I'm not so sure there will be a better time--I'm wondering if advances will ever bounce back. I've heard things that indicate that publishing has changed in this way, permanently. If this is the case, you could be shooting yourself in the foot by not accepting the offer. And, if everyone else is getting the low advance--it might not be such a stigma for your future if this is just the way it is and now how it will always be.
Allison-what does your agent think about the future of advances?

Amy Nathan said...

I think it depends. It depends what your expectations are, and it depends what "low" is. Want to give us some examples? Not sure I'd jump at a 5K advance, but 25K might make me listen. And they are both considered low by PM standards, it's in the bottom rank of 'nice deal' I think. I don't expect 6 figures. Not for my first book anyway. ;)

Anonymous said...

Honestly, if it's your first book, then I can't imagine saying 'no'. As long as you like the editor and the book is the type of book you want to keep on writing, and the best work you can do.

I wonder though, if you take a lower advance can you ever negotiate for other things, like guaranteed marketing? I'd be less concerned w/the advance if I knew the book was going to be marketed well. If you can ever know that kind of thing.


I can see being more concerned about a low advance on the second or third book though, once you are further along with your career.

Allison Winn Scotch said...

I think we're talking about 10k or so advances, Amy, to answer your question. I agree that 25k is a different situation.

And I don't know, I mean, I'm not sure that it's a no-brainer to take a low advance. Sales beget sales...and if you really don't have them for your first book, your next advances aren't going to be much higher. As far as building in marketing, I've been told that, unless you're really in the big time, this doesn't happen. Too much else determines marketing: they're not going to promise marketing when the sales team hasn't even taken it out...so much depends on those orders that they aren't going to promise co-op or whatnot until they see the reaction from store buyers.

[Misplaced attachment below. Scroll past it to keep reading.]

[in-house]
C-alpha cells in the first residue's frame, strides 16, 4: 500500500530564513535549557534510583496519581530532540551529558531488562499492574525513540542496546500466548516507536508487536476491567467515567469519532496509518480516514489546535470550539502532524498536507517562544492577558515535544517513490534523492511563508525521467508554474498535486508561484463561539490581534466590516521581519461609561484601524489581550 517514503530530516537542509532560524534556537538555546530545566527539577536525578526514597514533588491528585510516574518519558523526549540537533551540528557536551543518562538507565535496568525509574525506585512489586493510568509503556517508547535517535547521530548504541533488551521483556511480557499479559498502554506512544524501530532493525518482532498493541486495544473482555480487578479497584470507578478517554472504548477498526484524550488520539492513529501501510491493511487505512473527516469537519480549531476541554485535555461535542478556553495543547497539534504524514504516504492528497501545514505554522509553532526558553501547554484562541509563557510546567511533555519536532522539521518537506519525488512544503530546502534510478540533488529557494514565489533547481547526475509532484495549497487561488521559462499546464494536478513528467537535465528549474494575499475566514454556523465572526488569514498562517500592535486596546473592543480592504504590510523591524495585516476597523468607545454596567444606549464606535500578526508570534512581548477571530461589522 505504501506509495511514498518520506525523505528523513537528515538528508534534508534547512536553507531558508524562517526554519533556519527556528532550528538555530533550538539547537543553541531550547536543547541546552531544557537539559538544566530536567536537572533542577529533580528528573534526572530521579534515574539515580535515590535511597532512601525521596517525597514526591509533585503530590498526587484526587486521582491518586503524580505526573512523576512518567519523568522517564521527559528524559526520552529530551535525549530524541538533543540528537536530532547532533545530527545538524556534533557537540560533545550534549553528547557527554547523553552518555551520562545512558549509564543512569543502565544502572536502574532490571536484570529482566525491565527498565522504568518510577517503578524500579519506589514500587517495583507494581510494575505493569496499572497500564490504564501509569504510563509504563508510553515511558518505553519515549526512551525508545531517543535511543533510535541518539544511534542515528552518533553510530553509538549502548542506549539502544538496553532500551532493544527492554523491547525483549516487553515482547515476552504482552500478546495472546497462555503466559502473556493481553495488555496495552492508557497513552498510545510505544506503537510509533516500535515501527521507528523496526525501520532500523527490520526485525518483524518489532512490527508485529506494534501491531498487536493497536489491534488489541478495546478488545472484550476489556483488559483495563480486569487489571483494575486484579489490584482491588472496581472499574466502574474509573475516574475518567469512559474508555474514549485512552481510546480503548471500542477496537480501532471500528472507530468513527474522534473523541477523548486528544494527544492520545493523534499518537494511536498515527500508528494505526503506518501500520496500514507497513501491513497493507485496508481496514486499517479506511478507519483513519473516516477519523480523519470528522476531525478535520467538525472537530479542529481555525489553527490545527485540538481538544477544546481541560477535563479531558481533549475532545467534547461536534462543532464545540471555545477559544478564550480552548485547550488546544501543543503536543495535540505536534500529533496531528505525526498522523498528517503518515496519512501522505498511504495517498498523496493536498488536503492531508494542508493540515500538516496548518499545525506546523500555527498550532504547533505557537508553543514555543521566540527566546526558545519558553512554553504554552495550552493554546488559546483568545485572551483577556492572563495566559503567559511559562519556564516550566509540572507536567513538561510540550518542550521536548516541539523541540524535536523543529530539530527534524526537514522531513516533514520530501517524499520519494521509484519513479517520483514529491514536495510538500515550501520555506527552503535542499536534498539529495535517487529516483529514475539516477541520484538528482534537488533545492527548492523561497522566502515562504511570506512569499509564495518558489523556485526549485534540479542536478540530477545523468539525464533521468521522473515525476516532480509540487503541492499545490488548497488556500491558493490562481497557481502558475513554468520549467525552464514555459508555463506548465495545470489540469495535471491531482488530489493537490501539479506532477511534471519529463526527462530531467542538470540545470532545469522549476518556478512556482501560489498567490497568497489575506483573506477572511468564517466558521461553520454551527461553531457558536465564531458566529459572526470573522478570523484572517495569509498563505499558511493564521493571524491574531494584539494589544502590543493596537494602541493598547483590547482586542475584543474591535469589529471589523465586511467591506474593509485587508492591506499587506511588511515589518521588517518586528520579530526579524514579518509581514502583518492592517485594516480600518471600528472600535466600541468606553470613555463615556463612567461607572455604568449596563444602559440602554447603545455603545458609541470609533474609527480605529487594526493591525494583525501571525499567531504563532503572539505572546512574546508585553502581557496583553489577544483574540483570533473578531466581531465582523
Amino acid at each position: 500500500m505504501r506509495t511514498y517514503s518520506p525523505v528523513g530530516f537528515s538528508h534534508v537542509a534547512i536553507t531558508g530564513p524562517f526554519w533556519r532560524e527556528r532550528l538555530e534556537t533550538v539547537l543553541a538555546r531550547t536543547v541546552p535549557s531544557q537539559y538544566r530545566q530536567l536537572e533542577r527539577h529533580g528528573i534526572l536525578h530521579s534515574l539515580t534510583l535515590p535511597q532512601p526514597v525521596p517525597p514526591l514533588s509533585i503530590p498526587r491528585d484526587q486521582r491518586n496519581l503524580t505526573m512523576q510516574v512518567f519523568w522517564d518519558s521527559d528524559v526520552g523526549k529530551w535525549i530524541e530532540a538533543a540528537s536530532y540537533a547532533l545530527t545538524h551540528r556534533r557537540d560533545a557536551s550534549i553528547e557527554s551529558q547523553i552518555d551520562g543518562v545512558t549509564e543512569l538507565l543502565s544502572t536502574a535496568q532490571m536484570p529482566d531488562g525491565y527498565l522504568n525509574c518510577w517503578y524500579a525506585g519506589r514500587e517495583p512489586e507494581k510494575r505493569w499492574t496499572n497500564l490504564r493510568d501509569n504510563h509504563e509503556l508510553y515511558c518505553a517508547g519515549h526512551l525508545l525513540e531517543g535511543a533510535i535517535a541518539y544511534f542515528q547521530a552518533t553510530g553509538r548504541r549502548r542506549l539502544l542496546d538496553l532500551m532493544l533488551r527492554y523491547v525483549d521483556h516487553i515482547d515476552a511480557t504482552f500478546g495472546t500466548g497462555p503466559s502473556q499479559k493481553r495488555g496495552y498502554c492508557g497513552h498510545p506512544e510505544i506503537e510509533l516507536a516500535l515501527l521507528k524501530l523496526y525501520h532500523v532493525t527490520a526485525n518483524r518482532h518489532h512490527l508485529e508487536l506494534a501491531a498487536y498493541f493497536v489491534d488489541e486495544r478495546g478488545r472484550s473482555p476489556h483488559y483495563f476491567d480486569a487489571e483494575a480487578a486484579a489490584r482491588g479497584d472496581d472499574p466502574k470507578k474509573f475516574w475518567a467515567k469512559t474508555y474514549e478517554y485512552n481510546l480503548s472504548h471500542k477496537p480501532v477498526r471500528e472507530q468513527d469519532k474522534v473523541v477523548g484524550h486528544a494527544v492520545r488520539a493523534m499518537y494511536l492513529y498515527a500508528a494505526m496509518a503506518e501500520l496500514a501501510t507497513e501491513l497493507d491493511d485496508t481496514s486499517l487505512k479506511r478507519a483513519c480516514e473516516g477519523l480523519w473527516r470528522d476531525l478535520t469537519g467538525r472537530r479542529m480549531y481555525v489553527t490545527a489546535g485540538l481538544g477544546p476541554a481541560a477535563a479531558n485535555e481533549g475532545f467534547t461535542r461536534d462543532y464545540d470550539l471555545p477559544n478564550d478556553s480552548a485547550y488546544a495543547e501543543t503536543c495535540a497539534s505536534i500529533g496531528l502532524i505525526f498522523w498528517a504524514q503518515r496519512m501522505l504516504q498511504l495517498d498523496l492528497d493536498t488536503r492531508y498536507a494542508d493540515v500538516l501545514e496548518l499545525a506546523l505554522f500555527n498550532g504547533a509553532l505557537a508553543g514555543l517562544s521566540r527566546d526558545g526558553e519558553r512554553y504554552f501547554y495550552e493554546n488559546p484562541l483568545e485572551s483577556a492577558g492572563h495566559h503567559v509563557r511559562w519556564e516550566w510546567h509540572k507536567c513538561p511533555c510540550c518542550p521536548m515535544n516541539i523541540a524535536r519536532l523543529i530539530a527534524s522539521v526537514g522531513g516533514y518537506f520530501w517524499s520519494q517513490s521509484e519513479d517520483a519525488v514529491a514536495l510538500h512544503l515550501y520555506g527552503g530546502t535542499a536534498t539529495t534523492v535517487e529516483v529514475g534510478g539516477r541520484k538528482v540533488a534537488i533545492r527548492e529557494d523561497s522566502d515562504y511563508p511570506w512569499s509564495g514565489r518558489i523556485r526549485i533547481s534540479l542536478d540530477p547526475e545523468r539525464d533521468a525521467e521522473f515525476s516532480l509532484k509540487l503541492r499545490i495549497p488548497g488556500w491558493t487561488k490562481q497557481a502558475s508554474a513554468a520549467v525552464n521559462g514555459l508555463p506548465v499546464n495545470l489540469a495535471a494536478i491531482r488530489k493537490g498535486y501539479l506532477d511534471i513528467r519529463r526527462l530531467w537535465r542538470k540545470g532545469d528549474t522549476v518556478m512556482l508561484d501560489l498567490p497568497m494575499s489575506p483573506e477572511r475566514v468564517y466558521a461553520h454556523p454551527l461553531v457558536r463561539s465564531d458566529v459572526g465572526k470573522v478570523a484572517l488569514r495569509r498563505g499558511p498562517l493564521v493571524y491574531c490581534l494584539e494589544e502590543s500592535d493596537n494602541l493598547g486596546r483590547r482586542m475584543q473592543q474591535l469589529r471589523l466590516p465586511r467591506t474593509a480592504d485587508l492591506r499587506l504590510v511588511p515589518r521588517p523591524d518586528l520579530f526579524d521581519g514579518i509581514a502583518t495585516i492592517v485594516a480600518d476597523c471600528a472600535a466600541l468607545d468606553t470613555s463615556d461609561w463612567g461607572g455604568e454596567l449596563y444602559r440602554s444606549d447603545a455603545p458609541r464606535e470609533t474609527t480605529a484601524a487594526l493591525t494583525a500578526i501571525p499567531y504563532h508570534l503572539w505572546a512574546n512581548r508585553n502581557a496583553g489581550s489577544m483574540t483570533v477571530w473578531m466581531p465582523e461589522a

Oh, and I did follow-up with my agent who said, as I expected, that she and others don't see this as a forever-trend, just something reflecting the current state of the economy.

Amy Nathan said...

I so believe things happen for a reason. A while back I was on pace to query agent in January 09, but life got in the way and now I'm on track for April. I'm hoping that when I finally get an agent and he or she is ready to send my ms to editors, we'll be on the upswing w/ advances. Fingers crossed (although that makes it much harder to type).

Devon Ellington said...

Hopefully, you're dealing with people you trust, and you can make your decision by honest discussion. Also, I'd rather take a lower advance and then have the book perform better than expected and keep getting royalties. Every time I receive a royalty check, I get all warm and fuzzy -- really, they ARE the gift that keeps on giving.

Out of proportion advances put too much pressure on a book too early, especially if the author hasn't yet built the audience, in my opinion.

Amie Stuart said...

I agree w/Devon about the out of proportion advances. And here's a link to an AWESOME AWESOME interview with Chuck Adams of Algonquin books (he bought Water for Elephants and used to edit at S&S).

http://www.pw.org/content/agents_amp_editors_qampa_chuck_adams